Like no other, Rahul Dravid
It's been six years since he retired, but India has struggled to find a replacement for Rahul Dravid. What made him such a great champion?
Rahul Dravid made runs that stand for more than their face value. 13,288 runs is a colossal achievement, and facing 31,258 balls in Tests, even more so. It shows his struggle and determination backed by water-tight technique to overcome adversity.
Sidvee points out in his blog as to what makes an ideal Rahul innings - "The pitch must be spiced up or crumbling or littered with cracks. A crater would be ideal. Or even a sandpit. He must not be offered predictable bounce. It's all too insulting.”
So it should be a minefield of a pitch and then the gladiator comes forth. Invariably this happens overseas.
As a batsman, Dravid contributed where India used to be its weakest – playing overseas. For far too long, ever since it started playing Test Cricket, the Indian players have been poor travelers with abysmal away records in Test matches on bouncier, livelier and bowler-friendly tracks.
Dravid hit his first hundred versus South Africa at the Wanderers against an attack with the combined menace of Allan Donald, Shaun Pollock, Brian McMillan, Lance Klusener, Hansie Cronje and Paul Adams. That 148 came agonizingly close in winning India its first Test in South Africa. It was only bad light on Day 5 that helped South Africa escape from defeat.
Ever since, Dravid has taken great pride in his overseas batting record. Innumerable times he has taken guard when India would be one down for next to nothing on the board; and countless times he has weathered the storm and anchored the innings amidst the more flamboyant stroke makers of the batting line-up.
When he took guard, India could sense an air of stability to the proceedings. You could take the eyes off the score during lunch and he would still be there, after tea, holding together the innings, running the opposition down with his classical technique and immense concentration.
He had that determined intensity about him, about which Matthew Hayden once quipped: “All this going around is not aggression. If you want to see aggression on a cricket field, look into Rahul Dravid’s eyes.”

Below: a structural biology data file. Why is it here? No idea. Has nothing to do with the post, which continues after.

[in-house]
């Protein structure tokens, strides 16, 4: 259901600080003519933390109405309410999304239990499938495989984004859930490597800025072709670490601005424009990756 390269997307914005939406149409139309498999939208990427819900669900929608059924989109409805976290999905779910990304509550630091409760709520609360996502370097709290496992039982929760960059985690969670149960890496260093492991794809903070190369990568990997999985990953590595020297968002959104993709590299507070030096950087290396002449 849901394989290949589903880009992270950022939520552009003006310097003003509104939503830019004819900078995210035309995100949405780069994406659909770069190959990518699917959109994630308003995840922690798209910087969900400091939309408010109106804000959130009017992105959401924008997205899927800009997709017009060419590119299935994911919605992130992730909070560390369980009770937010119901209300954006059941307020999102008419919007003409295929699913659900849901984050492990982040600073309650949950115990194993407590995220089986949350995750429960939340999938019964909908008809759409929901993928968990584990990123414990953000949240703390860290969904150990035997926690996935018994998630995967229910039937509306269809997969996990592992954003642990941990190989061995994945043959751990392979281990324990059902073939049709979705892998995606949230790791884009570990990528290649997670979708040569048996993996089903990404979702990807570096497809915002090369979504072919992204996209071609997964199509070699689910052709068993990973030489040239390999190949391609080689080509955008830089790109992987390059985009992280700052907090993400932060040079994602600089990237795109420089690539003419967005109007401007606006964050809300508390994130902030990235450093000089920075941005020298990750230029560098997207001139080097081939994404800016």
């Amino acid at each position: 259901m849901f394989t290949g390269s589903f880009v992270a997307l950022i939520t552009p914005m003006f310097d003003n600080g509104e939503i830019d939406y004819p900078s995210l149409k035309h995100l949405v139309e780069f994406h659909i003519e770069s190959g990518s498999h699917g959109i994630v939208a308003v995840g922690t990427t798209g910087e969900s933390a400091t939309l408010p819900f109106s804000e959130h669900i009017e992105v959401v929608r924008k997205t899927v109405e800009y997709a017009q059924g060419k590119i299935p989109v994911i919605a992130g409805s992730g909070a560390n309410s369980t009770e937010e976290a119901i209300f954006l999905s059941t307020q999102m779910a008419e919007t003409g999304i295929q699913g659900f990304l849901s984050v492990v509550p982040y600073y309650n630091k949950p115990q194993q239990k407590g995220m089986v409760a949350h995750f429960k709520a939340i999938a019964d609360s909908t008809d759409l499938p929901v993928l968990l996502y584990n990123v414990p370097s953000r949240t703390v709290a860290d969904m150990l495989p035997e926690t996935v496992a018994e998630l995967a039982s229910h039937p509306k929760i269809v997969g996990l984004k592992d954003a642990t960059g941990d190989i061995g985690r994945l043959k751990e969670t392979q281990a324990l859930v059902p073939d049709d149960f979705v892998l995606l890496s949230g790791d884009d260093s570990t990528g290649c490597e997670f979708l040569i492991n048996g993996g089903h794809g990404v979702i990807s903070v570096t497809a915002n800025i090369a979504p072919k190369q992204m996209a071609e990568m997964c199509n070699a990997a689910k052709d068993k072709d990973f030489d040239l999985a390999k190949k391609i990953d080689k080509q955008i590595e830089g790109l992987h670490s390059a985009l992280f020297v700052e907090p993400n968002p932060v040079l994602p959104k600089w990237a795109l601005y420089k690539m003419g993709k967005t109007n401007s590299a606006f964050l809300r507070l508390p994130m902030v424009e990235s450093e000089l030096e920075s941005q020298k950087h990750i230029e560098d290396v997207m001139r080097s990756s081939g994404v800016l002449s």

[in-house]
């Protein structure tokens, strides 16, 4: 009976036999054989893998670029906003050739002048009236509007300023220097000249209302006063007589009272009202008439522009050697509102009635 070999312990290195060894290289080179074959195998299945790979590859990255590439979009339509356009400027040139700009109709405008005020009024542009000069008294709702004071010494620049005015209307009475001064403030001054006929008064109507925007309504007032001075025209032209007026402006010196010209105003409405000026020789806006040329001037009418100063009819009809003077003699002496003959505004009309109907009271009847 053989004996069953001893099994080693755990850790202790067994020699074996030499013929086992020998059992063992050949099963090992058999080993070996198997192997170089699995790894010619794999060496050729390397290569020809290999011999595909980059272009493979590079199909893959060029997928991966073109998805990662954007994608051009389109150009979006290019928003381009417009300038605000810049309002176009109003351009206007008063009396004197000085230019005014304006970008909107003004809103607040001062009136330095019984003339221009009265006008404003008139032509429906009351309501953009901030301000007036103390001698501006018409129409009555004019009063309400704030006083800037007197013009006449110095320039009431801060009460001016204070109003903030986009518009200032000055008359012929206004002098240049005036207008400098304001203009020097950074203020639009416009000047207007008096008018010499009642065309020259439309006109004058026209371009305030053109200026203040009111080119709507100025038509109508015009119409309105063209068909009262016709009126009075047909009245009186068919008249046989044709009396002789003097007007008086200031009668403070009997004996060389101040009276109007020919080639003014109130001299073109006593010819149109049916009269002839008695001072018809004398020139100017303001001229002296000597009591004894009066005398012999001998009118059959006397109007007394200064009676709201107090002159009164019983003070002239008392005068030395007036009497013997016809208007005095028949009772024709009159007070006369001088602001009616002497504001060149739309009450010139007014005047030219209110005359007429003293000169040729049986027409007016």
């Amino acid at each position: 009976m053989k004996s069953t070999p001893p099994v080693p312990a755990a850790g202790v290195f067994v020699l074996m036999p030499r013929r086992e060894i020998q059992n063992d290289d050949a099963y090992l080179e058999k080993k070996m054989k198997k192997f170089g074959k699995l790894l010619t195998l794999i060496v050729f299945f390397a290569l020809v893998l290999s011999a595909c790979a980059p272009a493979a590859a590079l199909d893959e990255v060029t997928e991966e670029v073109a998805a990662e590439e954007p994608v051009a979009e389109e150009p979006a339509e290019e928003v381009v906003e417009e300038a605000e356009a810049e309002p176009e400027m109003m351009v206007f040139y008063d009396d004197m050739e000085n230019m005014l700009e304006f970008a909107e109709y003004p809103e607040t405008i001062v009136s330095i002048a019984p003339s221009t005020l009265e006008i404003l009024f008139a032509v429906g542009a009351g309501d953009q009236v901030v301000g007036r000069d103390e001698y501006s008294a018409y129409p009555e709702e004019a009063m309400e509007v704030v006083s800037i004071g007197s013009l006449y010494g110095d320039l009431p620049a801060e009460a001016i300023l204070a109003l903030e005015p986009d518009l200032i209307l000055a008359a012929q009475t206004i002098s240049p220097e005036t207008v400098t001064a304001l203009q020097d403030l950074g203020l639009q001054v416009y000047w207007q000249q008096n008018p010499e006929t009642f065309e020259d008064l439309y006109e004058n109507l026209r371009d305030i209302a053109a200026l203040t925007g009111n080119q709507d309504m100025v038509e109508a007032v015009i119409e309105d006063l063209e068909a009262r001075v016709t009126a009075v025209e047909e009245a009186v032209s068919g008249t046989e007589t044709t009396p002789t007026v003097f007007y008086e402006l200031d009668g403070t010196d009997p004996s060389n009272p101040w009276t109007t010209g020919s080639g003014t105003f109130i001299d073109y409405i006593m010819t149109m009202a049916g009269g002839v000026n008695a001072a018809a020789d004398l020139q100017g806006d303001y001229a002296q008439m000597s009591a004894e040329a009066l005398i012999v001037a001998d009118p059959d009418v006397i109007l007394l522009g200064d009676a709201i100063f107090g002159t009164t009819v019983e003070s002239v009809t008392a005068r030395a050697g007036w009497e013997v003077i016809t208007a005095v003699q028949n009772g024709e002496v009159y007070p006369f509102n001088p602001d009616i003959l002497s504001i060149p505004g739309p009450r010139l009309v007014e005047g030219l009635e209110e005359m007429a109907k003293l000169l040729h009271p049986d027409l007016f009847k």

Yet that was on the ground. Off the field, he was an assured, well-read, articulate ambassador of the game. As Brett Lee, the jovial Aussie quick put it, “If you do not get along with Dravid, you are struggling in life.”
He was a cricketer with a keen sense of the history of the game. It is because of these qualities and the mountain of runs he scored at No. 3 that he was called up to speak at the Bradman Oration in Adelaide in 2011, becoming the first non-Australian to do so.
Dravid clearly distinguished himself as a thinker of the game. His astute oration deserved the standing ovation he got after an address of 38 minutes that touched upon all the pressing issues that cricket faced and how he thought things could be improved.
Success never came easily to Dravid. There was a long phase earlier in his career when he was just unable to convert 70s and 80s into hundreds. He kept trying to perfect his technique in his formative years till he made that leap from being good to great.
It should come as no surprise that most of Dravid's superlative innings with great recall values were played overseas. Twin centuries of 190 and 103* in the same Test in Hamilton, 148 in Leeds, 217 at Kennington Oval, 233 and 71* in Adelaide, 270 at Rawalpindi, 81 and 68 in Kingston Jamaica in 2006, 93 at Perth and 112 in Kingston again in 2011, and his three glorious tons against England in his last tour of the Old Blighty.
The 146 at The Oval in the last Test of the series as India were hurtling towards a 4-0 whitewash was of a particular vintage - one only Rahul Dravid would be expected to produce.